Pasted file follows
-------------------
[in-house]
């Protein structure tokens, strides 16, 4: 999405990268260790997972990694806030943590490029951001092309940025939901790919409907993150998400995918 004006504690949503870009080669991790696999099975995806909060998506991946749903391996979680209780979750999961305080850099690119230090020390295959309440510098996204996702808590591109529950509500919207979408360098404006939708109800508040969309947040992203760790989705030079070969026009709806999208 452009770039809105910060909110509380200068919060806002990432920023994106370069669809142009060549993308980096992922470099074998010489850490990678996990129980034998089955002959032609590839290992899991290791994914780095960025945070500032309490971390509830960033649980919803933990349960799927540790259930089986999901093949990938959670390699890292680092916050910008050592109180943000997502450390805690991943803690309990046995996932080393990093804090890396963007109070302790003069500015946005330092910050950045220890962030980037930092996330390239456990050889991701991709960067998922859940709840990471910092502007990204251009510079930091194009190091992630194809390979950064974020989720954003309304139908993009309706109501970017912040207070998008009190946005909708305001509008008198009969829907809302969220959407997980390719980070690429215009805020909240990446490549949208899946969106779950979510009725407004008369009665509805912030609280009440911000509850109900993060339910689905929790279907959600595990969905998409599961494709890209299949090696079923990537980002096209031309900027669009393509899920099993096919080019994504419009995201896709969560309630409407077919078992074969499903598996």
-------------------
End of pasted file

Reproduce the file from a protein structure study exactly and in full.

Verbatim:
[in-house]
């Protein structure tokens, strides 16, 4: 999405990268260790997972990694806030943590490029951001092309940025939901790919409907993150998400995918 004006504690949503870009080669991790696999099975995806909060998506991946749903391996979680209780979750999961305080850099690119230090020390295959309440510098996204996702808590591109529950509500919207979408360098404006939708109800508040969309947040992203760790989705030079070969026009709806999208 452009770039809105910060909110509380200068919060806002990432920023994106370069669809142009060549993308980096992922470099074998010489850490990678996990129980034998089955002959032609590839290992899991290791994914780095960025945070500032309490971390509830960033649980919803933990349960799927540790259930089986999901093949990938959670390699890292680092916050910008050592109180943000997502450390805690991943803690309990046995996932080393990093804090890396963007109070302790003069500015946005330092910050950045220890962030980037930092996330390239456990050889991701991709960067998922859940709840990471910092502007990204251009510079930091194009190091992630194809390979950064974020989720954003309304139908993009309706109501970017912040207070998008009190946005909708305001509008008198009969829907809302969220959407997980390719980070690429215009805020909240990446490549949208899946969106779950979510009725407004008369009665509805912030609280009440911000509850109900993060339910689905929790279907959600595990969905998409599961494709890209299949090696079923990537980002096209031309900027669009393509899920099993096919080019994504419009995201896709969560309630409407077919078992074969499903598996």